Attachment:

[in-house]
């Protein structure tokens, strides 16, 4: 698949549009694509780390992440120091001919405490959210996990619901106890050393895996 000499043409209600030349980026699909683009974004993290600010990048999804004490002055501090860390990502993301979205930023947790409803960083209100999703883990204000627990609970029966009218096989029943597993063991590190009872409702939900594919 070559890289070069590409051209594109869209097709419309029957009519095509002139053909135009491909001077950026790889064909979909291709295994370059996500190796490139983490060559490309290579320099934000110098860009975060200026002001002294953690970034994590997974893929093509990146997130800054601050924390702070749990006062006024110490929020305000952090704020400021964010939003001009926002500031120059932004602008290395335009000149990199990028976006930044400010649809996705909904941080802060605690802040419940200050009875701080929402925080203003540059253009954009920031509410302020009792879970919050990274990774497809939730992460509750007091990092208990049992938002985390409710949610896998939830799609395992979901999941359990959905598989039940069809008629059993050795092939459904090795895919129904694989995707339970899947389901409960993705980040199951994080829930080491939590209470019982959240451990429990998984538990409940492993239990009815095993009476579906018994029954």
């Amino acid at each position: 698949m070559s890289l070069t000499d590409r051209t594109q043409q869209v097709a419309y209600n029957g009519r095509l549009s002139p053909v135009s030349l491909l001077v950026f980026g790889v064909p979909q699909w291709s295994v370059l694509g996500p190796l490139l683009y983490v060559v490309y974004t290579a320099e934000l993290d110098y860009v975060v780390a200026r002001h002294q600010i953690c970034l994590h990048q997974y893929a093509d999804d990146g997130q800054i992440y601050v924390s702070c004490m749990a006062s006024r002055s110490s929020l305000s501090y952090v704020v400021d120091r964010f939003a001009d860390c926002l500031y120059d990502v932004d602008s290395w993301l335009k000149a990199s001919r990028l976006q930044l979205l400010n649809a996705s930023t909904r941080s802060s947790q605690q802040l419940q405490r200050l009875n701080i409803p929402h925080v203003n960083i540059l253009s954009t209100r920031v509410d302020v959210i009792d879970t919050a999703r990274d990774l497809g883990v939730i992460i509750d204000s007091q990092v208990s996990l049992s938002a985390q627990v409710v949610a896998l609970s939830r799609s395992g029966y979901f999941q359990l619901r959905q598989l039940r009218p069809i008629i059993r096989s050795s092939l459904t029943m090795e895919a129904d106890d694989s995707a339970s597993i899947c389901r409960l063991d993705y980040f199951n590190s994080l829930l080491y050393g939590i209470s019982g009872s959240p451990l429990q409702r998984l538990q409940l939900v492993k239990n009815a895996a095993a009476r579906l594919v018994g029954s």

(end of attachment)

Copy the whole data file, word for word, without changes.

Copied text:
[in-house]
């Protein structure tokens, strides 16, 4: 698949549009694509780390992440120091001919405490959210996990619901106890050393895996 000499043409209600030349980026699909683009974004993290600010990048999804004490002055501090860390990502993301979205930023947790409803960083209100999703883990204000627990609970029966009218096989029943597993063991590190009872409702939900594919 070559890289070069590409051209594109869209097709419309029957009519095509002139053909135009491909001077950026790889064909979909291709295994370059996500190796490139983490060559490309290579320099934000110098860009975060200026002001002294953690970034994590997974893929093509990146997130800054601050924390702070749990006062006024110490929020305000952090704020400021964010939003001009926002500031120059932004602008290395335009000149990199990028976006930044400010649809996705909904941080802060605690802040419940200050009875701080929402925080203003540059253009954009920031509410302020009792879970919050990274990774497809939730992460509750007091990092208990049992938002985390409710949610896998939830799609395992979901999941359990959905598989039940069809008629059993050795092939459904090795895919129904694989995707339970899947389901409960993705980040199951994080829930080491939590209470019982959240451990429990998984538990409940492993239990009815095993009476579906018994029954």
């Amino acid at each position: 698949m070559s890289l070069t000499d590409r051209t594109q043409q869209v097709a419309y209600n029957g009519r095509l549009s002139p053909v135009s030349l491909l001077v950026f980026g790889v064909p979909q699909w291709s295994v370059l694509g996500p190796l490139l683009y983490v060559v490309y974004t290579a320099e934000l993290d110098y860009v975060v780390a200026r002001h002294q600010i953690c970034l994590h990048q997974y893929a093509d999804d990146g997130q800054i992440y601050v924390s702070c004490m749990a006062s006024r002055s110490s929020l305000s501090y952090v704020v400021d120091r964010f939003a001009d860390c926002l500031y120059d990502v932004d602008s290395w993301l335009k000149a990199s001919r990028l976006q930044l979205l400010n649809a996705s930023t909904r941080s802060s947790q605690q802040l419940q405490r200050l009875n701080i409803p929402h925080v203003n960083i540059l253009s954009t209100r920031v509410d302020v959210i009792d879970t919050a999703r990274d990774l497809g883990v939730i992460i509750d204000s007091q990092v208990s996990l049992s938002a985390q627990v409710v949610a896998l609970s939830r799609s395992g029966y979901f999941q359990l619901r959905q598989l039940r009218p069809i008629i059993r096989s050795s092939l459904t029943m090795e895919a129904d106890d694989s995707a339970s597993i899947c389901r409960l063991d993705y980040f199951n590190s994080l829930l080491y050393g939590i209470s019982g009872s959240p451990l429990q409702r998984l538990q409940l939900v492993k239990n009815a895996a095993a009476r579906l594919v018994g029954s």